(1/5623) Analysis of gabapentin in serum and plasma by solid-phase extraction and gas chromatography-mass spectrometry for therapeutic drug monitoring.

A simple method for the determination of gabapentin (Neurontin) is described. The method uses solid-phase extraction by disk column and derivatization followed by gas chromatographic-mass spectrometric analysis. The single-step derivatization with MTBSTFA produces a t-BDMS derivative of both the carboxylic and amine moieties of the molecule. Each step of the procedure was optimized to assure reliable performance of the method. The assay limit of detection was 0.1 microg/mL with a linear range from 1.0 to 35 microg/mL. Within-run (n = 3) and between-run (n = 40) coefficients of variation were less than 8.2 and 15.9%, respectively. The method has proven reliable in routine production for more than a year, producing clean chromatography with unique ion fragments, consistent ion mass ratios, and no interferences. Statistical analysis of the gabapentin concentrations measured in 1020 random specimens over a 2-month period showed a mean concentration of 6.07 microg/mL with a standard deviation of 5.28.  (+info)

(2/5623) Solid-phase microextraction for cannabinoids analysis in hair and its possible application to other drugs.

This paper describes the application of solid-phase microextraction (SPME) to cannabis testing in hair. Fifty milligrams of hair was washed with petroleum ether, hydrolyzed with NaOH, neutralized, deuterated internal standard was added and directly submitted to SPME. The SPME was analyzed by GC-MS. The limit of detection was 0.1 ng/mg for cannabinol (CBN) and delta9-tetrahydrocannabinol (THC) and 0.2 ng/mg for cannabidiol (CBD). THC was detected in a range spanning from 0.1 to 0.7 ng/mg. CBD concentrations ranged from 0.7 to 14.1 ng/mg, and CBN concentrations ranged from 0.4 to 0.7 ng/mg. The effectiveness of different decontamination procedures was also studied on passively contaminated hair. The proposed method is also suitable for the analysis of methadone in hair; cocaine and cocaethylene can be detected in hair with SPME extraction after enzymatic hydrolysis.  (+info)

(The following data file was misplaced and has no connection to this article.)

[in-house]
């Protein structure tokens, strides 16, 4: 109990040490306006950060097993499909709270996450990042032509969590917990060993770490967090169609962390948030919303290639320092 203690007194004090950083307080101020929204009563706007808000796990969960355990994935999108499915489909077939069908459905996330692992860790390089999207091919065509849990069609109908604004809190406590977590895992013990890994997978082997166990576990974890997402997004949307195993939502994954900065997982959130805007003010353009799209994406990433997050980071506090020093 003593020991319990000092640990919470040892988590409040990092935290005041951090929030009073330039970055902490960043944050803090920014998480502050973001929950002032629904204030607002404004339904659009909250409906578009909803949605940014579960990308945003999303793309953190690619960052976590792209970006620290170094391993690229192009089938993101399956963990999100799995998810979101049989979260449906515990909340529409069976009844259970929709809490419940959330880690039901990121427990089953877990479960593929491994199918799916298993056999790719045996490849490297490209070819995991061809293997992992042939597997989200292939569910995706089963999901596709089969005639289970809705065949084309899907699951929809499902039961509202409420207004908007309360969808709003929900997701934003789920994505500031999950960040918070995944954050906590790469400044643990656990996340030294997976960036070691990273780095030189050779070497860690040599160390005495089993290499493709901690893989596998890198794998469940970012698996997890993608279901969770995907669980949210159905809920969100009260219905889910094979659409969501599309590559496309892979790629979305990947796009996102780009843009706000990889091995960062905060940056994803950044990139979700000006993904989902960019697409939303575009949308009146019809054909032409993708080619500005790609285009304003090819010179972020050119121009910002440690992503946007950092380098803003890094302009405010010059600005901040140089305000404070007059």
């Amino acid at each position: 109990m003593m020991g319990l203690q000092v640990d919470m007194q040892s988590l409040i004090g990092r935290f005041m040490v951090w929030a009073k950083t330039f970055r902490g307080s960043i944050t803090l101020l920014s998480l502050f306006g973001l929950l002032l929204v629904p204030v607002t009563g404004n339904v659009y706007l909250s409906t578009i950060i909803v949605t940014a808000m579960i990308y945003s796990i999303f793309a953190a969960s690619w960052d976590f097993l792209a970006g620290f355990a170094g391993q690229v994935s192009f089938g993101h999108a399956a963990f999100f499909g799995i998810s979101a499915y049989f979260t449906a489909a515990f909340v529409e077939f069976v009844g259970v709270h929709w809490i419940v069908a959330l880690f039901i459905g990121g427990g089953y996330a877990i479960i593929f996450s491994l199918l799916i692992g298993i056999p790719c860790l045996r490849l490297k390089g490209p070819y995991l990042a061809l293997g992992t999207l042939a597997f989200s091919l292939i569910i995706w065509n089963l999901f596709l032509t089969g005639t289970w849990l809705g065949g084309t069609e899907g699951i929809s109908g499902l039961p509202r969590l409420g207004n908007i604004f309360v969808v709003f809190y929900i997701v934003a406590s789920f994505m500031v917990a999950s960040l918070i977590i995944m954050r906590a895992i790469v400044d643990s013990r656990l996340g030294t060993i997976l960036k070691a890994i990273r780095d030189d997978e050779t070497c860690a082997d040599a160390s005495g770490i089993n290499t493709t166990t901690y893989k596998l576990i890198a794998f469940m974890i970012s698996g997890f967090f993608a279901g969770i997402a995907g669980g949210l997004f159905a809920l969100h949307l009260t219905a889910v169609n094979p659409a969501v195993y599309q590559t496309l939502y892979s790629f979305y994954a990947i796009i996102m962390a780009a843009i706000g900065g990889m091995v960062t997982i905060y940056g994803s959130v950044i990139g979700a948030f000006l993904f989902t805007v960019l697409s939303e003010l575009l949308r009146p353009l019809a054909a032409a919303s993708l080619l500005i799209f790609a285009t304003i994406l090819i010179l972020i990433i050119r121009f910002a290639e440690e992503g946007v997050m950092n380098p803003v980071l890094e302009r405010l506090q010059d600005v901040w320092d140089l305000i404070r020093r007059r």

(3/5623) Highly sensitive quantitation of methamphetamine by time-resolved fluoroimmunoassay using a new europium chelate as a label.

A simple and highly sensitive time-resolved fluoroimmunoassay of methamphetamine (MA) using a new fluorescent europium chelate (BHHCT-Eu3+) as a label is described. Two variations of competitive immunoassay were attempted. In the first (one-step) assay, microtiter plates coated with anti-MA were used, and the new label was bound to a conjugate of bovine serum albumin and N-(4-aminobutyl)-MA (MA-BSA). In the second (two-step) assay, instead of the labeled MA-BSA, biotinylated MA-BSA and BHHCT-Eu3+-labeled streptavidin-BSA were used. The lowest measurable concentrations of MA for the one-step and the two-step methods were 1 ng/mL (25 pg/assay) and 1 pg/mL (25 fg/assay), respectively. These were 10 to 1000 times superior to the detection limits of MA in any other immunoassay. Intra-assay coefficient of variation was approximately 2-8% at eight different concentrations (n = 4). Analysis of 34 urine samples with the new method and conventional gas chromatography showed a good correlation (r = 0.954). The high detectability of the present assay also enabled segmental hair analysis with a few centimeters of a hair.  (+info)

(4/5623) Cocaine metabolite kinetics in the newborn.

The study goal was to determine the half-life elimination of cocaine and benzoylecgonine (BZE) in the newborn. Three 0.3-mL blood samples were collected during the first day of life. Urine was collected once daily. Cocaine and BZE concentrations were determined by gas chromatography-mass spectrometry. An extraction method was developed for measuring low concentrations of cocaine and BZE in small (0.1 mL) blood samples. Cocaine had a half-life of 11.6 h in one subject. The half-life of BZE during the first day of life, based on blood data in 13 subjects, was 16 h (95% confidence interval [CI], 12.8 to 21.4 h). The half-life of BZE during the first week of life, based on urine data in 16 subjects, was 11.2 h (95% CI, 10.1 to 11.8 h). The novel extraction method for small blood sample volumes should be applicable to other basic drugs.  (+info)

(5/5623) The urinary elimination profiles of diazepam and its metabolites, nordiazepam, temazepam, and oxazepam, in the equine after a 10-mg intramuscular dose.